Trump heavily promoted the idea of putting “gun-adept” teachers and staff carrying concealed firearms in classrooms and schools to protect students following this month’s shooting at Marjory Stoneman Douglas High School in Parkland, Florida, that killed 17 people, most of them students.
He called for bonuses for educators who volunteer to carry a firearm, and said he also wanted action to strengthen background checks and boost the minimum age for the purchase of assault-style weapons.
Expectations were raised that Trump would propose federal legislation on arming teachers, but that no longer appeared to be the case Saturday.
“Armed Educators (and trusted people who work within a school) love our students and will protect them. Very smart people. Must be firearms adept & have annual training. Should get yearly bonus. Shootings will not happen again—a big & very inexpensive deterrent. Up to States,” Trump tweeted.
The White House did not immediately respond to a request for comment about the president’s tweet.
Just floating proposals that defy the National Rifle Association and other groups drew threats of political retribution and legal action.
The confrontation is set to test whether Trump is willing to risk his political capital to take on a core group few Republicans have challenged.
“The president has a unique ability right now to maybe really do something about these school shootings,” said Rep. Tom Rooney, R-Fla. “Nobody is more popular in my district — and I know in a lot of other people’s districts — than Donald Trump. He’s more popular than the NRA. ... So it’s up to him whether or not anything happens with guns.”
After 17 people were killed by a teenager at the Florida school, Trump said that assault rifles should be kept out of the hands of anyone under 21. He endorsed more stringent background checks for gun buyers, and ordered his Justice Department to work toward banning rapid-fire “bump stock” devices.
Gun Owners of America issued an alert earlier this past week urging its 1.5 million members to call the White House and “Tell Trump to OPPOSE All Gun Control!” The organization said anti-gun activists aided by congressional Democrats are trying to convince the president he should “support their disastrous gun control efforts,” the message said. “And sadly, it may be working.”
Michael Hammond, legislative counsel for the Virginia-based group, said the organization doesn’t hesitate to oppose Republican incumbents and candidates whom it deems not sufficiently “pro-gun.” Motivating gun owners to go to the polls — not campaign funding — is the source of the gun lobby’s strength, according to Hammond.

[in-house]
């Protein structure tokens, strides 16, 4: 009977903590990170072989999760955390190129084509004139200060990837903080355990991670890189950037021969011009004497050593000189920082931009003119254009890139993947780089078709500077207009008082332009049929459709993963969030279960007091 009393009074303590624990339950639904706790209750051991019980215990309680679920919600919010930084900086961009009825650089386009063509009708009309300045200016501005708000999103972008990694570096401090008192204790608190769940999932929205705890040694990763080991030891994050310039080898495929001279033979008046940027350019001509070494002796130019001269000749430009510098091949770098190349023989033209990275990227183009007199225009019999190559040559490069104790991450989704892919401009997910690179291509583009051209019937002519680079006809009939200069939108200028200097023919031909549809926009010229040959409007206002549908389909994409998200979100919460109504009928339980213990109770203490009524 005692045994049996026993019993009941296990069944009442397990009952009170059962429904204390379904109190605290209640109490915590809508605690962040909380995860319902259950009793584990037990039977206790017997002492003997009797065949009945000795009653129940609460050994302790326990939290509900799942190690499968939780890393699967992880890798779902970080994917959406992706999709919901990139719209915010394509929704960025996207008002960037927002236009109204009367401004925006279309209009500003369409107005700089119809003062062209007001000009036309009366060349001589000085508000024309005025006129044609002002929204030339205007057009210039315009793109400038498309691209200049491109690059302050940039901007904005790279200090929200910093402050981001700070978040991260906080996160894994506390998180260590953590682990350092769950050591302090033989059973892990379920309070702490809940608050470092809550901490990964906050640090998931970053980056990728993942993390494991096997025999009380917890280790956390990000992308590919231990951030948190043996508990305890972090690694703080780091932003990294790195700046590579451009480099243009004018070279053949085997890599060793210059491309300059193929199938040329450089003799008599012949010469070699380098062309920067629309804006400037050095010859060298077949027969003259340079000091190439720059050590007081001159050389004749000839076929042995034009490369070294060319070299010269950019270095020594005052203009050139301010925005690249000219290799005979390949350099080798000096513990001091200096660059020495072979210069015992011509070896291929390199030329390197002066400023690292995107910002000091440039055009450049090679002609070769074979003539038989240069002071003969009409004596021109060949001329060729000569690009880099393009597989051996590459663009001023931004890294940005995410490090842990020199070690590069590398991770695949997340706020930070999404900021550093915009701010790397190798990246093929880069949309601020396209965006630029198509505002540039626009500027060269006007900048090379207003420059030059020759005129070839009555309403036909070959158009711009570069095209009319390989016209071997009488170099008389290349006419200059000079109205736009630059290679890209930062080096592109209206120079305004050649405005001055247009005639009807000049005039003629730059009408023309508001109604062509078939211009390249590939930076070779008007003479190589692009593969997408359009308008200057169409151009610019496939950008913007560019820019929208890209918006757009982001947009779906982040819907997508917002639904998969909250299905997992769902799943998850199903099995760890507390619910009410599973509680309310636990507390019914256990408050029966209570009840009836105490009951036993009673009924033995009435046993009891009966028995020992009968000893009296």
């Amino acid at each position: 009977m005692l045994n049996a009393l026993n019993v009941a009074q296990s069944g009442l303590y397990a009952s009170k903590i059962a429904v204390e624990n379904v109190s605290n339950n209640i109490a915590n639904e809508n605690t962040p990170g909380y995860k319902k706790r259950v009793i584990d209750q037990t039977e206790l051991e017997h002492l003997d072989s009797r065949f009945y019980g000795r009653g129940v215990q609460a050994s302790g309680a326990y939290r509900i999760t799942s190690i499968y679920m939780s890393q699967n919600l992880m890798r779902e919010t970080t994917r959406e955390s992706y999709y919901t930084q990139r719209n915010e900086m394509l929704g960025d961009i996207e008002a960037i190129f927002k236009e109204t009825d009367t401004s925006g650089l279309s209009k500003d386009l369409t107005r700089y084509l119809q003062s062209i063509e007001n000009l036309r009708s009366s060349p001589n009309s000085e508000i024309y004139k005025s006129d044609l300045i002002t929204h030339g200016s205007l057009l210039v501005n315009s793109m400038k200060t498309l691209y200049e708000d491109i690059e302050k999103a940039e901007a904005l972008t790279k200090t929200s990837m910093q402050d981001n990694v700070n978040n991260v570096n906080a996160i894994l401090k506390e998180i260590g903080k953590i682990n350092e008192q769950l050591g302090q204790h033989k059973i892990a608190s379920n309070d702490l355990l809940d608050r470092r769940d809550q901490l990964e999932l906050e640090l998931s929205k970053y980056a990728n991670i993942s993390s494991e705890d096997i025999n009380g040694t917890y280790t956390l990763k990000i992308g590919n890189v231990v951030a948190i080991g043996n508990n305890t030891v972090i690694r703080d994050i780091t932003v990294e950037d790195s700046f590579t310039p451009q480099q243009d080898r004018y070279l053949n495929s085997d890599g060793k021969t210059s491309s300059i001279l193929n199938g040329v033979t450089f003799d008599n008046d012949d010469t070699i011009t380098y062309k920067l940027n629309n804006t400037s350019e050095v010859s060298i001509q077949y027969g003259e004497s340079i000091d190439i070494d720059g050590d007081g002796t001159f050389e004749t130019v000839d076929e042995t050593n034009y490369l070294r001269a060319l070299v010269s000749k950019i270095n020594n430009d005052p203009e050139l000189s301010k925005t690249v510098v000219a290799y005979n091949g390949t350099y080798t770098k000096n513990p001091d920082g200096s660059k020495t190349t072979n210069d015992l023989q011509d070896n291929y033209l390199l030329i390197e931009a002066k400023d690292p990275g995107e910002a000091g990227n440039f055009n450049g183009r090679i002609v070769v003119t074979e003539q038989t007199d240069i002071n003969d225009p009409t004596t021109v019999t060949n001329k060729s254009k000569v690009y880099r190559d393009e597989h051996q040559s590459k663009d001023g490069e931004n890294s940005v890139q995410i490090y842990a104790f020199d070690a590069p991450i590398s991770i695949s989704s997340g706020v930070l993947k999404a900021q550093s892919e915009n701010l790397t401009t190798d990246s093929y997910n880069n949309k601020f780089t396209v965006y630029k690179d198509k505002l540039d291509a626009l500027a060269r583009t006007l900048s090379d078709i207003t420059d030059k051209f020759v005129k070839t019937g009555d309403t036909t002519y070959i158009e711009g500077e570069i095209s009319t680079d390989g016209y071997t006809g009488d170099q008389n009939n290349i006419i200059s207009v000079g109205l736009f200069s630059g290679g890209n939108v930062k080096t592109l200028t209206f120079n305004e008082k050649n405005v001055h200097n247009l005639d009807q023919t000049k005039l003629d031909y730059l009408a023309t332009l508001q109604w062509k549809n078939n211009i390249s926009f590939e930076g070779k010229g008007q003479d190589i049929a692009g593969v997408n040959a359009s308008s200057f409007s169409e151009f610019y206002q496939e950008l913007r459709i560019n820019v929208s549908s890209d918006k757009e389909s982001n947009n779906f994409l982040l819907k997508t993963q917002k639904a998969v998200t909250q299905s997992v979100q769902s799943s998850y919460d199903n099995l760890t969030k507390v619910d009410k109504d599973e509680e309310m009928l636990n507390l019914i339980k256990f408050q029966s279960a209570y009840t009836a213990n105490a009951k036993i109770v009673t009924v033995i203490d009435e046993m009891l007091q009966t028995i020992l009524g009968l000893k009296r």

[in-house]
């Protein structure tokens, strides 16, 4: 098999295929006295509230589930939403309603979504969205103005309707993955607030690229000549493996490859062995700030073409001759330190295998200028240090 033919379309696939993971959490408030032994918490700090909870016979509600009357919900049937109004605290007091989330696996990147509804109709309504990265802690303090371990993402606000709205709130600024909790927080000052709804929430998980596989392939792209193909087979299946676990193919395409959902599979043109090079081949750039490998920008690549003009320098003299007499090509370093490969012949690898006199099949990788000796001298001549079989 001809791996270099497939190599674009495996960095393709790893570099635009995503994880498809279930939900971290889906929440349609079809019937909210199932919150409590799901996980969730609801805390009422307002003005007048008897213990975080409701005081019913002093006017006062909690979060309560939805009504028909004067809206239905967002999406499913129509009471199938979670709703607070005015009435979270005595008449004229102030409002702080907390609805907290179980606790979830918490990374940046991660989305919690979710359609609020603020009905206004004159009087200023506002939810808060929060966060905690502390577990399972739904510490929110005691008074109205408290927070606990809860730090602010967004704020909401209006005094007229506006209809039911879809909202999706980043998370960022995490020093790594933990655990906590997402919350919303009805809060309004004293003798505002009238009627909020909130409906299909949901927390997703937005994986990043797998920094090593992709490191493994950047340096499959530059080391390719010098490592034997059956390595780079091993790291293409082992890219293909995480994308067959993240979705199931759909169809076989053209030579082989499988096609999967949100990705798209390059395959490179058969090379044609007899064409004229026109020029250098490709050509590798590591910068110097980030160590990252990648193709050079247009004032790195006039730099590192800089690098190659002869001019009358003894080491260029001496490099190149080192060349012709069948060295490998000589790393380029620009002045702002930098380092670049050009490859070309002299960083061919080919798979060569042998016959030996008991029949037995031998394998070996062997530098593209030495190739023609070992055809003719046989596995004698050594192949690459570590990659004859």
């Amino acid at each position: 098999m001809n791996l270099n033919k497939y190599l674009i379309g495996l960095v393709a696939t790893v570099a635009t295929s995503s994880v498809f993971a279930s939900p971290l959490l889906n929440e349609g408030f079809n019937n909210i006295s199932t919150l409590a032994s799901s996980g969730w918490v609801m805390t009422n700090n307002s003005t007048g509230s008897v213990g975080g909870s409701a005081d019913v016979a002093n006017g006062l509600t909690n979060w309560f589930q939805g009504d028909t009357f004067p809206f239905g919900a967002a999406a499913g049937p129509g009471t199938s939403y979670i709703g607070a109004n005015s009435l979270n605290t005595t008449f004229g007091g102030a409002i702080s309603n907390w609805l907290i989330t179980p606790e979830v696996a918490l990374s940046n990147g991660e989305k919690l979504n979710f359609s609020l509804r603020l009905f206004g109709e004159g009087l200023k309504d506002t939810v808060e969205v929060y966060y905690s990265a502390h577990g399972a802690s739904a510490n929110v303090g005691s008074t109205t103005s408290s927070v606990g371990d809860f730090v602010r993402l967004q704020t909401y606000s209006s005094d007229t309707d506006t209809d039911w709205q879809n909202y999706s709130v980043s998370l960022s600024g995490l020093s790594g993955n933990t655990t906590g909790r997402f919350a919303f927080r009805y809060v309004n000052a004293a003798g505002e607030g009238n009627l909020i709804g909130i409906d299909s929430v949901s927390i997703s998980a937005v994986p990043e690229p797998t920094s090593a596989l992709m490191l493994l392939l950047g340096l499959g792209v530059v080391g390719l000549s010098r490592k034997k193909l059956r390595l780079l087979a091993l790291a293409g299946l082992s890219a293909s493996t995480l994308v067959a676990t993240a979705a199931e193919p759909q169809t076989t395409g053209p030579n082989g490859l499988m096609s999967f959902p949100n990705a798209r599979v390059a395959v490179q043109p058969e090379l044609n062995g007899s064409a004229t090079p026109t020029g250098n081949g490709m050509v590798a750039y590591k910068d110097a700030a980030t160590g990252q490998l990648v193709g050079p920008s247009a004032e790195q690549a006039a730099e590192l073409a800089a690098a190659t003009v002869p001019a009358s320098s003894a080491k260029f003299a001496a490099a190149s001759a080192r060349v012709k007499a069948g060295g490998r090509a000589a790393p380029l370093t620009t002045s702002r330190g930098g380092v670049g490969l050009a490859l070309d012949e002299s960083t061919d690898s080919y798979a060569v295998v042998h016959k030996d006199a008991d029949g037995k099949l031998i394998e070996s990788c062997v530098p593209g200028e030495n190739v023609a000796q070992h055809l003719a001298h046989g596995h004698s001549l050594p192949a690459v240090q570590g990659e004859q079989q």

“When they feel gun ownership is threatened, then they’re going to respond as if that’s the pre-eminent issue,” he said.
Paul Paradis, who owns a gun store in Colorado Springs, was enthusiastic about letting teachers carry firearms on campus. But he was incredulous about the notion of outlawing bump stocks and increasing the age requirement for buying a long gun.
“Trump can propose anything he wants but it’s got to get through two houses of Congress and the Supreme Court,” Paradis said.
Colorado has been a test case for the politics of gun control and the ability of gun groups to retaliate against those who vote for it. In 2013, after the Aurora theater shooting was followed by the elementary school shooting in Newtown, Connecticut, Colorado’s Democrat-controlled Legislature passed a package of gun restrictions, including universal background checks and a ban on magazines that hold more than 15 bullets.
Gun control advocates hoped to roll the program out to other states after showing a libertarian, Western state could pass the bills. But then the NRA backed successful recalls of two Democratic state lawmakers who backed the legislation. The momentum ended.
Democrats won back those seats in the 2016 election. Still, the message has lingered: Democrats have not proposed any major gun legislation since the recalls.
WASHINGTON — Two weeks after President Donald Trump blocked the full release of a classified Democratic memo, the House intelligence committee published a redacted version of the document that aims to counter a narrative that Republicans on the committee have promoted for months — that the FBI and Justice Department conspired against Trump as they investigated his ties to Russia.
The Democratic memo’s release on Saturday was the latest development in an extraordinary back and forth between Republicans and Democrats about the credibility of not only the multiple inquiries into links between the Trump campaign and Russia, but also about the credibility of the nation’s top law enforcement agencies.